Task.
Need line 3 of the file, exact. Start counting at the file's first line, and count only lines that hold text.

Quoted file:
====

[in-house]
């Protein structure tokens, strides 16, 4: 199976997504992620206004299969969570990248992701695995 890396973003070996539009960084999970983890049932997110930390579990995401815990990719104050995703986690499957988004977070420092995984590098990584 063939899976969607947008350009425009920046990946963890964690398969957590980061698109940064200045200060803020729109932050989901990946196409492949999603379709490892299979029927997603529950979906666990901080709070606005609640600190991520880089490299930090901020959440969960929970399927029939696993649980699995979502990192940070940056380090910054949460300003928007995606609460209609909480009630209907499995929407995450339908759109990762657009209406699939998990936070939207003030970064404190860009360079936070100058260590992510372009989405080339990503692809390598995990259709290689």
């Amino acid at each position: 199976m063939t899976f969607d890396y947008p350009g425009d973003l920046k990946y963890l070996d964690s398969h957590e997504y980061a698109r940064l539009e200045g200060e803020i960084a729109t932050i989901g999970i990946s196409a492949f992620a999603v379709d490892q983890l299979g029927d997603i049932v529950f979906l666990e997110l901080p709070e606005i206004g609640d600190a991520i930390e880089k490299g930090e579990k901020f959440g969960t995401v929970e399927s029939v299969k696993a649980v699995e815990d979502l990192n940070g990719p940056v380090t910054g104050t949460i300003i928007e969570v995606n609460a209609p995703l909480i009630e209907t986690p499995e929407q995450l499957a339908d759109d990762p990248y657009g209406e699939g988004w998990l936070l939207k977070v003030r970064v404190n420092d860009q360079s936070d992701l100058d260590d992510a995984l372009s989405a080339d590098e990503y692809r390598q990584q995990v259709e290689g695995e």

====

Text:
């Amino acid at each position: 199976m063939t899976f969607d890396y947008p350009g425009d973003l920046k990946y963890l070996d964690s398969h957590e997504y980061a698109r940064l539009e200045g200060e803020i960084a729109t932050i989901g999970i990946s196409a492949f992620a999603v379709d490892q983890l299979g029927d997603i049932v529950f979906l666990e997110l901080p709070e606005i206004g609640d600190a991520i930390e880089k490299g930090e579990k901020f959440g969960t995401v929970e399927s029939v299969k696993a649980v699995e815990d979502l990192n940070g990719p940056v380090t910054g104050t949460i300003i928007e969570v995606n609460a209609p995703l909480i009630e209907t986690p499995e929407q995450l499957a339908d759109d990762p990248y657009g209406e699939g988004w998990l936070l939207k977070v003030r970064v404190n420092d860009q360079s936070d992701l100058d260590d992510a995984l372009s989405a080339d590098e990503y692809r390598q990584q995990v259709e290689g695995e």